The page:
Authors: Pawson D.
Published year: 2002
In Chapter 3, I discussed how pages are organized into sequences, how page masters are selected for processing, and how the page area is divided into regions . In this chapter, we will delve deeper into what happens on a page. We will go into some detail about page layout. After this, you should appreciate why the formatter produces output as it does, and perhaps have some sympathy with implementors.
As you have seen in Chapter 3, formatting objects contain data that should be rendered as a series of marks on the canvas — text, images, lines, etc. The formatter turns objects into series of imaginary rectangles on the page, called areas . One object may produce more than one area: e.g., an fo:block element produces two areas if split by a page break, as shown in Figure 4-1.
FOs have properties that specify constraints on the appearance and placement of areas generated by them. These constraints are used to calculate area traits , which are attributes of areas that uniquely identify their placement, appearance, and contents. Most properties and traits have one-to-one correspondence: e.g., the color property unambiguously defines a trait with the same name . But there are several cases where relations between properties and traits are more complicated; they will be considered later.
Areas form a tree structure: a larger area can contain smaller subareas. Typically, the area tree closely resembles the source FO tree: an area generated by formatting object A contains subareas generated by descendant elements of A. Important exceptions are out-of-line elements, such as floats and footnotes.
Areas created by formatting objects can be of two principal types:
These areas correspond to text chunks , inline images, etc. Areas of this type are stacked on a line in the inline-progression-direction (see Chapter 6). Inline-areas are placed inside other inline-areas or inside line areas. The following objects create only inline-areas: fo:character , fo:inline , fo:inline-container , fo: bidi-override , fo:leader , fo:external-graphic , fo:instream-foreign-object , fo: page-number , and fo:page-number-citation .
These areas correspond to text paragraphs, tables, lists, etc. Areas of this type are stacked on a page in the block-progression-direction (see Chapter 5). The following objects create only block-areas: fo:block , fo:block-container , fo:table , fo:table-and-caption , and fo: list-block .
Each area has a set of font traits, derived from font properties of the respective formatting object. These traits uniquely define a nominal font associated with the area. The area need not actually contain glyphs from this font; parameters of the nominal font may be used in calculating area position. Two such traits are text-altitude and text-depth : they specify the inline-progression-dimension of glyph-areas and are used in line-stacking calculations. These are the low-level items that determine the area sizes.
Two more area types are useful for defining the area model:
These areas can be viewed as an extreme case of an inline-area, corresponding to a single glyph. Every printable character of the text data in the source FO tree generates a glyph area. A glyph-area has two important traits that other areas don't have:
The height of the nominal ascender of the font to which the glyph belongs
The depth of the nominal descender of the font
These are illustrated in Figure 4-2.
Note that text-altitude and text-depth are font properties, common to all glyphs in a given font, rather than glyph properties: two glyph-areas containing glyphs from the same font will get identical values for these traits. The specification says conforming implementations may choose as any value in the range of text-altitudes used by fonts of the same script and font- size , instead of the values from the font data.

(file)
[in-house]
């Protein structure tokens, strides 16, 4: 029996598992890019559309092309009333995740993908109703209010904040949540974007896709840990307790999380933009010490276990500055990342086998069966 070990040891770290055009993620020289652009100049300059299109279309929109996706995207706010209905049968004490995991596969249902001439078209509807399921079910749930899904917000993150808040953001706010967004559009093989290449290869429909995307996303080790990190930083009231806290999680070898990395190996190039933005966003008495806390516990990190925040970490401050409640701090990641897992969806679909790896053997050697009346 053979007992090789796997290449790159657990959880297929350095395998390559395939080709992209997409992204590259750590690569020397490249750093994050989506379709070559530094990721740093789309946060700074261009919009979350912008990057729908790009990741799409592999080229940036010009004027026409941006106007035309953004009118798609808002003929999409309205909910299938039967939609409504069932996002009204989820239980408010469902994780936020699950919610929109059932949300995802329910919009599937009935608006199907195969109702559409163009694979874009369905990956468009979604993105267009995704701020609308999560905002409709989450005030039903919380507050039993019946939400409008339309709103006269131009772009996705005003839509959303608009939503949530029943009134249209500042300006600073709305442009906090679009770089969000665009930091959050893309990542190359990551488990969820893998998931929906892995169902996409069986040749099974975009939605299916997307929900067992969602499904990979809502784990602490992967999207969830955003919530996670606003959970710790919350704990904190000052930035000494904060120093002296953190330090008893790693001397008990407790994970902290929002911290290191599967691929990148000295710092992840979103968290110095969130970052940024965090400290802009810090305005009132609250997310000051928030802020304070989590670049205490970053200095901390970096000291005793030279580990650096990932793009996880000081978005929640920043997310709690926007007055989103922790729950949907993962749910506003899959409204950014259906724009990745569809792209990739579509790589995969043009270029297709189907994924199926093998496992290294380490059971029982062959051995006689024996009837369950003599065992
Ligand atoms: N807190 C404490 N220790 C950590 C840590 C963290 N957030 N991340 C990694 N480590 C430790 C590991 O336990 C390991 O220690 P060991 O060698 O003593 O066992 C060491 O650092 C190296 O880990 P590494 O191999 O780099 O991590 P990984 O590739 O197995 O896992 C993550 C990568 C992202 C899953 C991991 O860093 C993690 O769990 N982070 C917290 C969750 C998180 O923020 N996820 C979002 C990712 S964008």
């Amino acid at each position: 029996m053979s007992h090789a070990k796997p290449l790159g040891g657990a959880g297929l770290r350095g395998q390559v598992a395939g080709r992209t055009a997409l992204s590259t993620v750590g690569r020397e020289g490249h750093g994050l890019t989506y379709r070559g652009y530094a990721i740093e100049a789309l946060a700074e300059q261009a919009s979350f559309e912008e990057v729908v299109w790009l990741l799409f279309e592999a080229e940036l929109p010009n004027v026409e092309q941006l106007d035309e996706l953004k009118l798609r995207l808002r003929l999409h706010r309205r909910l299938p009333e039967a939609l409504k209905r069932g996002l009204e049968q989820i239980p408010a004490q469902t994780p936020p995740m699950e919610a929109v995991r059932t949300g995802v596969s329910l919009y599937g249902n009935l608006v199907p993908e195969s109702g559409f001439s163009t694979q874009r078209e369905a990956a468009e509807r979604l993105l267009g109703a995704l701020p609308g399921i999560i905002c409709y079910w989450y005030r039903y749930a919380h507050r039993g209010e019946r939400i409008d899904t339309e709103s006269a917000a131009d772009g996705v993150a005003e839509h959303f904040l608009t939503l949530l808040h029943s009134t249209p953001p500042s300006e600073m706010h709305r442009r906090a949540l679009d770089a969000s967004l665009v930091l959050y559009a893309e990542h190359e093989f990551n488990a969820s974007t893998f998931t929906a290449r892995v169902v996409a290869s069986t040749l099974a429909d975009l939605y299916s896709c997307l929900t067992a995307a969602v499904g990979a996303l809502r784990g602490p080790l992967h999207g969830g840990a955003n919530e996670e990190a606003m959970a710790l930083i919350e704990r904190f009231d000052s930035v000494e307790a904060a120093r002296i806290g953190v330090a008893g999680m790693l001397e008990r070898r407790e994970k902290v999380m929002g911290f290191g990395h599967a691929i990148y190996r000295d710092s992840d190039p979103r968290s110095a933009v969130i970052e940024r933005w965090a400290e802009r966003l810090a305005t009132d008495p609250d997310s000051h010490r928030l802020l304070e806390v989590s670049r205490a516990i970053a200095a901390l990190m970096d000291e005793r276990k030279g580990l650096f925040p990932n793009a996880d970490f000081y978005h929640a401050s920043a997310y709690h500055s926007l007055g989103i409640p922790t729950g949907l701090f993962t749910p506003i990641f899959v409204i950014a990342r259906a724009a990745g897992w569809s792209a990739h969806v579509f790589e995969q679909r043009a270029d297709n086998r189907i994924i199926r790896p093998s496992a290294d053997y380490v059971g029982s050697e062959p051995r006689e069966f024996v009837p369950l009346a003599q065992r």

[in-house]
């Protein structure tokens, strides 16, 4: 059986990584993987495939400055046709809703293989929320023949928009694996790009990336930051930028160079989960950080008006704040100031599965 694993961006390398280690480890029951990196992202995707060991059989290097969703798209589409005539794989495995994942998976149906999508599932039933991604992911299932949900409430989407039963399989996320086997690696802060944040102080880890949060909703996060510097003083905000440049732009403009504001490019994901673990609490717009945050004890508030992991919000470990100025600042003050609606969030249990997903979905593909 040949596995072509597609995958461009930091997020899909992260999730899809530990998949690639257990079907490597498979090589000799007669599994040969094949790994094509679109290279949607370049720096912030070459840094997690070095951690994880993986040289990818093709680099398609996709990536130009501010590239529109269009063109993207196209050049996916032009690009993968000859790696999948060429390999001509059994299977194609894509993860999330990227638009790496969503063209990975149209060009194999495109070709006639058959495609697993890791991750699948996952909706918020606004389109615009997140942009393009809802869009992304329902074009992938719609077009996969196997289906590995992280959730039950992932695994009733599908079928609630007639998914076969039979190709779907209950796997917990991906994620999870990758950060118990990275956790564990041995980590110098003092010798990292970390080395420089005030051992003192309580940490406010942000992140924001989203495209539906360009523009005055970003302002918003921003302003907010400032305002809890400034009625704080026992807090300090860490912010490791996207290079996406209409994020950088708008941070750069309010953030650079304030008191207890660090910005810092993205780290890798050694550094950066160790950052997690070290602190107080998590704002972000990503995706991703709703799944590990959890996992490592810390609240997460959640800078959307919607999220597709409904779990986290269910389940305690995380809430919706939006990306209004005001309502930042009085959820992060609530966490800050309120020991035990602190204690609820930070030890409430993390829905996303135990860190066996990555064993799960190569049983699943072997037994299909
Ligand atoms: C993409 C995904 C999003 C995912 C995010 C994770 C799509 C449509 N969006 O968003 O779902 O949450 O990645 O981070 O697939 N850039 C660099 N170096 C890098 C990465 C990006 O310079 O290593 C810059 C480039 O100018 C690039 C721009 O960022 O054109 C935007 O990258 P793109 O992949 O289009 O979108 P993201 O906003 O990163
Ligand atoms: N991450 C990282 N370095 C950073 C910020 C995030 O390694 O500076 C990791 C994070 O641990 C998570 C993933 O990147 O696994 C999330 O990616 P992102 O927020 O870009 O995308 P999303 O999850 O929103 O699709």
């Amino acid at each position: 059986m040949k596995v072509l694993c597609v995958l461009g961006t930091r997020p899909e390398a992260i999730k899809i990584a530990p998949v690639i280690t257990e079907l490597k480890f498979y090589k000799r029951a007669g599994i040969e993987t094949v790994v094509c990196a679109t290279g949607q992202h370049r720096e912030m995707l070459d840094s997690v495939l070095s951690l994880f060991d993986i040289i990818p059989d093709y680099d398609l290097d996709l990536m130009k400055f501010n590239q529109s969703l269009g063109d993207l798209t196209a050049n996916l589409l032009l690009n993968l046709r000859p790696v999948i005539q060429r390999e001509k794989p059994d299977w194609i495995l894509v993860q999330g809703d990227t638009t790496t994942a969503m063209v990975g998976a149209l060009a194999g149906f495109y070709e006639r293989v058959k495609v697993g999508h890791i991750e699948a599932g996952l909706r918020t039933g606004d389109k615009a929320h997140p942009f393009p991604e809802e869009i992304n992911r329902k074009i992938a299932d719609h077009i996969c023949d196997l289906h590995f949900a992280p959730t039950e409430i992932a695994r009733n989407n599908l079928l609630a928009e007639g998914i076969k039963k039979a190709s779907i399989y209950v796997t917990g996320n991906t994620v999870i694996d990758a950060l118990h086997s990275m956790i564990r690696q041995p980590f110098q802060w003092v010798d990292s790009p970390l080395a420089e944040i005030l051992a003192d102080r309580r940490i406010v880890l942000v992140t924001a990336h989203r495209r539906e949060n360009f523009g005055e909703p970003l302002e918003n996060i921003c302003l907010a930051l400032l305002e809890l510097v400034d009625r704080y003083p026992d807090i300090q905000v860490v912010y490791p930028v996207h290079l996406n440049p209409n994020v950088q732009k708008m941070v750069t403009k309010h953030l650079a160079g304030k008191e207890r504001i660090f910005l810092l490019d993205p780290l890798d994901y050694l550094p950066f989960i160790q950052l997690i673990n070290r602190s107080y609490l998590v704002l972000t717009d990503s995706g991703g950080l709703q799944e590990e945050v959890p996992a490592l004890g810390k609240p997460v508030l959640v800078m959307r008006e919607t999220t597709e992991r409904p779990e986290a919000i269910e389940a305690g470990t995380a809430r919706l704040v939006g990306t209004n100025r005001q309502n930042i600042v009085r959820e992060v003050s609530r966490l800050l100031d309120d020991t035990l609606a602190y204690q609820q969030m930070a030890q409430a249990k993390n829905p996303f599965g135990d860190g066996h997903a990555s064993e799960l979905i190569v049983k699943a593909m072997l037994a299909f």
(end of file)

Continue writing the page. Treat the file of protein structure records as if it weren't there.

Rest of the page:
These two traits determine the size of the content-rectangle for the glyph-area in the block-progression-dimension : from the top of text-altitude to the bottom of text-depth .
In the inline-progression-dimension , glyph-area size is determined by the glyph itself (for Western fonts, this would be the glyph width inclusive of left and right bearings). This is worth being aware of, even though the stylesheet author has no control over them.
This is a special kind of a block-area, corresponding to a single line of text. It has no corresponding formatting object; its traits are derived from properties of the embracing block-level object, such as line-height , line-height-shift-adjustment , and line-stacking-strategy . It is a useful abstraction to describe the switch between inline-level and block-level areas: inlines are stacked inside line-areas, which are packaged into the surrounding block-area. Line-areas cannot have borders or padding, and their stacking in the block-progression-direction is controlled by special rules (see Section 4.5.4 for line stacking strategies). Figure 4-3 shows a line-area containing an inline.
There are other area types, used in constructing upper levels of the area tree, which also have no formatting objects directly corresponding to them:
Each region into which a page is divided ( region-before , region-after , region-start , region-end , and region-body ) forms an area. The dimensions of the regions are defined by the respective region descriptors in the fo:simple-page-master currently selected.
This implicit area is created inside the region area that accepts the contents of the fo:flow (typically, region-body ) and differs from it by the adjustments necessary to allocate conditional subregions: xsl-float-before , xsl-footnote , and xsl-footnote-separator . When there are no out-of-line elements on the page, the page-reference-area coincides with the region-reference-area. It contains one or more span-reference-areas.